Many relationships begin with a chemical cocktail of unconscious coupling, infatuation, or laser focused sexual energy. This honeymoon phase is a bubble of pure bliss. However, once that veil of intensity lifts, they shift into a space where connection, conflict and opportunity coexist.
Relationships can be the very best vehicles for human development and healing. They not only affirm our sense of self, but also challenge us to consider other perspectives. When connection is good, we feel comfortable and confident. But, as relationships ebb and flow with shifting priorities, sometimes connection breaks down, leaving us feeling confused, misunderstood, or even neglected. Learning how to ride the waves with effective navigational tools will help to prevent your boat from taking on too much water.
As we head into the shorter days and darker months of winter, many of us feel a pull to turn inward. Solitude and rest naturally replace some of the big, outward-facing actions of spring, summer, and fall. Moving more slowly and deliberately allows us time to reflect in the colder weather. As a health coach and life coach, I'm glad for this.
Tired of being a frequent flyer on the plane of self-doubt, judgment, denial, and blame? Me too. I spent far too many years of my life with a churning worry deep inside. I’m not smart enough, pretty enough, tall enough. I’m a fraud. As far back as I can remember, this anxiety festered inside, robbing me of joyful living. What was I so afraid of?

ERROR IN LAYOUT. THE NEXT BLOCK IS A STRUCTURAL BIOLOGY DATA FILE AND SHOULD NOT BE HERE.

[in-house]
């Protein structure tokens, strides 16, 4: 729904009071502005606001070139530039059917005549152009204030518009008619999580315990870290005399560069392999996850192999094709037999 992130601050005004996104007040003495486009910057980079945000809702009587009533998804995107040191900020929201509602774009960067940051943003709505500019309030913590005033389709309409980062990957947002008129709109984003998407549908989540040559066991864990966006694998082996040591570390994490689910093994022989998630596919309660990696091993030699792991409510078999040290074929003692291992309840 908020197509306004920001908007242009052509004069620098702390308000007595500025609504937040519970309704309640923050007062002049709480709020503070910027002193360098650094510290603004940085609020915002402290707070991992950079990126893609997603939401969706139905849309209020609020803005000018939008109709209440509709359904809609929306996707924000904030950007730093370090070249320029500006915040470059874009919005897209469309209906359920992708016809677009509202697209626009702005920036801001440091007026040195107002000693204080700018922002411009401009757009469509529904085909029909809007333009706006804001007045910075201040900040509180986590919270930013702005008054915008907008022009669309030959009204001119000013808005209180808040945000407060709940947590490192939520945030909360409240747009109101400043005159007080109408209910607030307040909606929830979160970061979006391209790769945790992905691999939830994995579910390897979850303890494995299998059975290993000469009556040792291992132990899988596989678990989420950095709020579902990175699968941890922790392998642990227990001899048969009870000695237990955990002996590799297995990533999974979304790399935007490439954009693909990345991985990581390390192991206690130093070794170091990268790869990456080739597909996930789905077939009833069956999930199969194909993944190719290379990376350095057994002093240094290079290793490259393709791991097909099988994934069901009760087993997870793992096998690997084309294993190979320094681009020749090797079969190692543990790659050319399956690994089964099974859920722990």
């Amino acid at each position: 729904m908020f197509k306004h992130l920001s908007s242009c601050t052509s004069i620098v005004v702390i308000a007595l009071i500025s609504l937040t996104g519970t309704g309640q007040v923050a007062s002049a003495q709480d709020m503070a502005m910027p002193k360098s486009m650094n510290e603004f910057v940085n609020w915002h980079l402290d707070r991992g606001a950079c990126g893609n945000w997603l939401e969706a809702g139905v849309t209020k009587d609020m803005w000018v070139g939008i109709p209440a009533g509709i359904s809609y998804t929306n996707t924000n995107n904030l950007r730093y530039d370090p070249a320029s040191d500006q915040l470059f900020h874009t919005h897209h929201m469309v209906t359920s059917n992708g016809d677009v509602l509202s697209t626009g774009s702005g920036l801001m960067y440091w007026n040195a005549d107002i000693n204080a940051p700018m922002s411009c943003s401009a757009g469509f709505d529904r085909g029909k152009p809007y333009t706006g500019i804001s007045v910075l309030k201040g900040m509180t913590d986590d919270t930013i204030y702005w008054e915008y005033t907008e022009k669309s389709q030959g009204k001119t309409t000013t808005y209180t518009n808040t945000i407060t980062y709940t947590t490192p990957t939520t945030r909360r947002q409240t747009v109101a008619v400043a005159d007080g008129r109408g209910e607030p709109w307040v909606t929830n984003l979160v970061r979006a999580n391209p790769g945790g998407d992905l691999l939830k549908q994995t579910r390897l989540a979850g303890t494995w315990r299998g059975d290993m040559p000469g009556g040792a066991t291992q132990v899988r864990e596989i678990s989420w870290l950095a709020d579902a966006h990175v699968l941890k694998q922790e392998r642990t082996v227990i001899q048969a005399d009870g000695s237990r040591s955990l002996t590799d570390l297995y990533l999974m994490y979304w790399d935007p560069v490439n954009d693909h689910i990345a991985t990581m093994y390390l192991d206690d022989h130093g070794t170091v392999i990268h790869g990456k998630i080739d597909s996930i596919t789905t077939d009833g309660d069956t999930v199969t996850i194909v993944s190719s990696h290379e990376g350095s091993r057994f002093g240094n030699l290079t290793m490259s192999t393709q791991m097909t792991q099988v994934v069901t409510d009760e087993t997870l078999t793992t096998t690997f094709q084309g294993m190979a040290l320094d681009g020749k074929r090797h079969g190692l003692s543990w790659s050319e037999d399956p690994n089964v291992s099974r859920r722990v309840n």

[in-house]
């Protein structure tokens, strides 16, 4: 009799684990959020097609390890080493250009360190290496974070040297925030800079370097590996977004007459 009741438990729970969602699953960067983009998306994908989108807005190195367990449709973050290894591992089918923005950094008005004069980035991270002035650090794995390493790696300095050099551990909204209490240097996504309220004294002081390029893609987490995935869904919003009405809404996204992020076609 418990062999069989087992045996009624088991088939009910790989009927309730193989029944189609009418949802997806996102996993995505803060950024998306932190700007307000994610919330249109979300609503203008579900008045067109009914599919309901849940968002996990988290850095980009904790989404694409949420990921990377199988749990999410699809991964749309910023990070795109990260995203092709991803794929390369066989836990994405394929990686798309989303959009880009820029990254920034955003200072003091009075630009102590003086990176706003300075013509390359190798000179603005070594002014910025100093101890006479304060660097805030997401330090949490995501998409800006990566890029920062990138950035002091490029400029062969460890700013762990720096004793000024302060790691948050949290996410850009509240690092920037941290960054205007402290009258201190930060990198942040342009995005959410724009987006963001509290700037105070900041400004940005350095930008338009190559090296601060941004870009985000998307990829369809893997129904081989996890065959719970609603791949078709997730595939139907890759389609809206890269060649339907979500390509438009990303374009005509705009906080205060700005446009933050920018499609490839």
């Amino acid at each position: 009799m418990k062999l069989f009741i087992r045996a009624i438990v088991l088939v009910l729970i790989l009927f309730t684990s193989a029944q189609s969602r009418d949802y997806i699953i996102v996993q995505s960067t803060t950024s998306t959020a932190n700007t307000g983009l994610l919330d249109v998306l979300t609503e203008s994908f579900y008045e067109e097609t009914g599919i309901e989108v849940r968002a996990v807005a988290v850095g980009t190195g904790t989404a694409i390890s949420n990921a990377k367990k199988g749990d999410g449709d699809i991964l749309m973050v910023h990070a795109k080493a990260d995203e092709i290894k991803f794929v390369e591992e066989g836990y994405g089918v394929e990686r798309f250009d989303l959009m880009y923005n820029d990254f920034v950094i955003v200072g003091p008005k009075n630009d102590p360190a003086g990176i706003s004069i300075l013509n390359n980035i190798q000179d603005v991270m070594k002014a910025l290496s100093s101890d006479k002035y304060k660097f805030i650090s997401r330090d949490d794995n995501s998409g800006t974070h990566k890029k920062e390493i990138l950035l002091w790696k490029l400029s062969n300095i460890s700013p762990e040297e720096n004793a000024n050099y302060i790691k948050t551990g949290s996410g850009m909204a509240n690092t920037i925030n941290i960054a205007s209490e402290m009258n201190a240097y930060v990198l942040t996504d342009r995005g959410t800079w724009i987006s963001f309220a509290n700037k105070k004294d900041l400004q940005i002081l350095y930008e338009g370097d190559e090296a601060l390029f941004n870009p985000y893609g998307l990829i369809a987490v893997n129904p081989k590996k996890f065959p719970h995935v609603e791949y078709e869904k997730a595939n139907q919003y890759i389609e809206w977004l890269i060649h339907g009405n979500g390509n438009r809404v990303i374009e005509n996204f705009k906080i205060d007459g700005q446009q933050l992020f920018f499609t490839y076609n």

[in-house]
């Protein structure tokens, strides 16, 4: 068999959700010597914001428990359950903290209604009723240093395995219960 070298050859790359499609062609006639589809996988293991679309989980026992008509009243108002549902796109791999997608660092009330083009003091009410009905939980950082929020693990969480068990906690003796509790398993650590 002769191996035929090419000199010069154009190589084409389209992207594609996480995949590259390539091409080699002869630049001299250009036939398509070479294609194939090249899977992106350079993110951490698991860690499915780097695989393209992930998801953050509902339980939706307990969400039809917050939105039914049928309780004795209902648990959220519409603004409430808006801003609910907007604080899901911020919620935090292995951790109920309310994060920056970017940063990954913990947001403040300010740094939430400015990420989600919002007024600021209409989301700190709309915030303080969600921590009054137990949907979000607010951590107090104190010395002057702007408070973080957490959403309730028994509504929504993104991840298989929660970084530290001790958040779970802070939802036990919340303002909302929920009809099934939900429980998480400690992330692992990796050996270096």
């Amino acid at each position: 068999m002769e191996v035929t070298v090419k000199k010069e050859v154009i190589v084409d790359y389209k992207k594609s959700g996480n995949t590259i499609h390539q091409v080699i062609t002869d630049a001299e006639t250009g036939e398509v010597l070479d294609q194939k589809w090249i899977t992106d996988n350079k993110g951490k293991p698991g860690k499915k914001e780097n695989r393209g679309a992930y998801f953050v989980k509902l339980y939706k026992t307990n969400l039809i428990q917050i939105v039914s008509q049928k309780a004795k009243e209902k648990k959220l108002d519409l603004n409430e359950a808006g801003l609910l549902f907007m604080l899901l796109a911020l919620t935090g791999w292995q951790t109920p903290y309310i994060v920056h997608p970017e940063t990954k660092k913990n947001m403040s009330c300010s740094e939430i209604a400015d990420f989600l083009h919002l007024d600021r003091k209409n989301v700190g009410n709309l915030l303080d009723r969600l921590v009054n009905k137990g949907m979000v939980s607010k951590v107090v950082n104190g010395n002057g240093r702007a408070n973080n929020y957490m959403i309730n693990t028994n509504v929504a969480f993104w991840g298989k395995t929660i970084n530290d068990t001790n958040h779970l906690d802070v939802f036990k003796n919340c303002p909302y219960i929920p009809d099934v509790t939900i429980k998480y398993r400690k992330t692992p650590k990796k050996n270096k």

Well everything, and nothing in particular. Anxious dispositions have been shown in studies to have a genetic component, and many of our personal habits were unintentionally adopted into our self-concept long before our sense of choice. Unfortunately in America, much of our adolescent coming of age orbits around conforming, with little energy available to invest into discovery of self, other or authentic tribe. Our inherited ‘negativity bias’ - a tendency that kept early human ancestors alerted to potential threats in their environment - doesn’t help matters either. Our bodies, therefore, tend to react more intensely to negative stimuli than to positive experience, and even reinforce it. According to Rick Hanson, Ph.D., psychologist, Senior Fellow of the Greater Good Science Center at UC Berkeley, and New York Times best-selling author “the brain is like velcro for negative experiences but teflon for positive ones. That’s why researchers have found that animals, including humans, generally learn faster from pain than pleasure.”
As a philosophy major in college, I found myself naturally drawn to life’s deep questions. Learning from great thought leaders like Aristotle, Socrates, and Thoreau, my curiosity had a place to play. Hearing the famous quote by Rene DesCartes, “Cogito ergo sum - I think therefore I am” installed an assumption into my personal ideology that my mind was my reality and therefore, who I was. I easily bought into this, as my thoughts felt essential to distinguishing me from another. Little did I know that this presumed separateness would perpetuate the fire of anxiety already smoldering inside.